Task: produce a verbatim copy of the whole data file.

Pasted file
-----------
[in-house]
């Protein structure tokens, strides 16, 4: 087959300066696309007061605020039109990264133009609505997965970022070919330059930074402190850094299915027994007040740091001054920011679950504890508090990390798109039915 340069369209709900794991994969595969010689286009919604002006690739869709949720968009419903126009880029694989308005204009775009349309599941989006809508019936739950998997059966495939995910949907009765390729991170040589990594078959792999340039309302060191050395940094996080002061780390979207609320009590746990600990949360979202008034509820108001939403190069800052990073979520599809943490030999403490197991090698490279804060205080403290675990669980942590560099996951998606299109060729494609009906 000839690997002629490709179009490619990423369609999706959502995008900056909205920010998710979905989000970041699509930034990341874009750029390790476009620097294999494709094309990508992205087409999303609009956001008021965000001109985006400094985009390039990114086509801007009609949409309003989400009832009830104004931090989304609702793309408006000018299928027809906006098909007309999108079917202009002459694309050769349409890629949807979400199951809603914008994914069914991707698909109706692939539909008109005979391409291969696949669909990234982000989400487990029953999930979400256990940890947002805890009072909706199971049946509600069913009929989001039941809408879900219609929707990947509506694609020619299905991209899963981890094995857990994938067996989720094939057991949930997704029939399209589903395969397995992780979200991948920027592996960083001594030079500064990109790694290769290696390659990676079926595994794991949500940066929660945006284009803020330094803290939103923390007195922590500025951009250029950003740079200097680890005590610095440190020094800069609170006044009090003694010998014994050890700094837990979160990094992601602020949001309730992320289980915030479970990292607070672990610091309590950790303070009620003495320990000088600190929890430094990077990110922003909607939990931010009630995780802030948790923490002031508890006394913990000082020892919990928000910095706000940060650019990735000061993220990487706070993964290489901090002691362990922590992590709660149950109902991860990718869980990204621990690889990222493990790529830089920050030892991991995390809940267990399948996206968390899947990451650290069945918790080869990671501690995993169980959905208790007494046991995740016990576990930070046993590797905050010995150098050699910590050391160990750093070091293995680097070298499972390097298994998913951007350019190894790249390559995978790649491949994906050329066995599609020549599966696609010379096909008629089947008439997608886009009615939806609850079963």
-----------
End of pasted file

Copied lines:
[in-house]
């Protein structure tokens, strides 16, 4: 087959300066696309007061605020039109990264133009609505997965970022070919330059930074402190850094299915027994007040740091001054920011679950504890508090990390798109039915 340069369209709900794991994969595969010689286009919604002006690739869709949720968009419903126009880029694989308005204009775009349309599941989006809508019936739950998997059966495939995910949907009765390729991170040589990594078959792999340039309302060191050395940094996080002061780390979207609320009590746990600990949360979202008034509820108001939403190069800052990073979520599809943490030999403490197991090698490279804060205080403290675990669980942590560099996951998606299109060729494609009906 000839690997002629490709179009490619990423369609999706959502995008900056909205920010998710979905989000970041699509930034990341874009750029390790476009620097294999494709094309990508992205087409999303609009956001008021965000001109985006400094985009390039990114086509801007009609949409309003989400009832009830104004931090989304609702793309408006000018299928027809906006098909007309999108079917202009002459694309050769349409890629949807979400199951809603914008994914069914991707698909109706692939539909008109005979391409291969696949669909990234982000989400487990029953999930979400256990940890947002805890009072909706199971049946509600069913009929989001039941809408879900219609929707990947509506694609020619299905991209899963981890094995857990994938067996989720094939057991949930997704029939399209589903395969397995992780979200991948920027592996960083001594030079500064990109790694290769290696390659990676079926595994794991949500940066929660945006284009803020330094803290939103923390007195922590500025951009250029950003740079200097680890005590610095440190020094800069609170006044009090003694010998014994050890700094837990979160990094992601602020949001309730992320289980915030479970990292607070672990610091309590950790303070009620003495320990000088600190929890430094990077990110922003909607939990931010009630995780802030948790923490002031508890006394913990000082020892919990928000910095706000940060650019990735000061993220990487706070993964290489901090002691362990922590992590709660149950109902991860990718869980990204621990690889990222493990790529830089920050030892991991995390809940267990399948996206968390899947990451650290069945918790080869990671501690995993169980959905208790007494046991995740016990576990930070046993590797905050010995150098050699910590050391160990750093070091293995680097070298499972390097298994998913951007350019190894790249390559995978790649491949994906050329066995599609020549599966696609010379096909008629089947008439997608886009009615939806609850079963």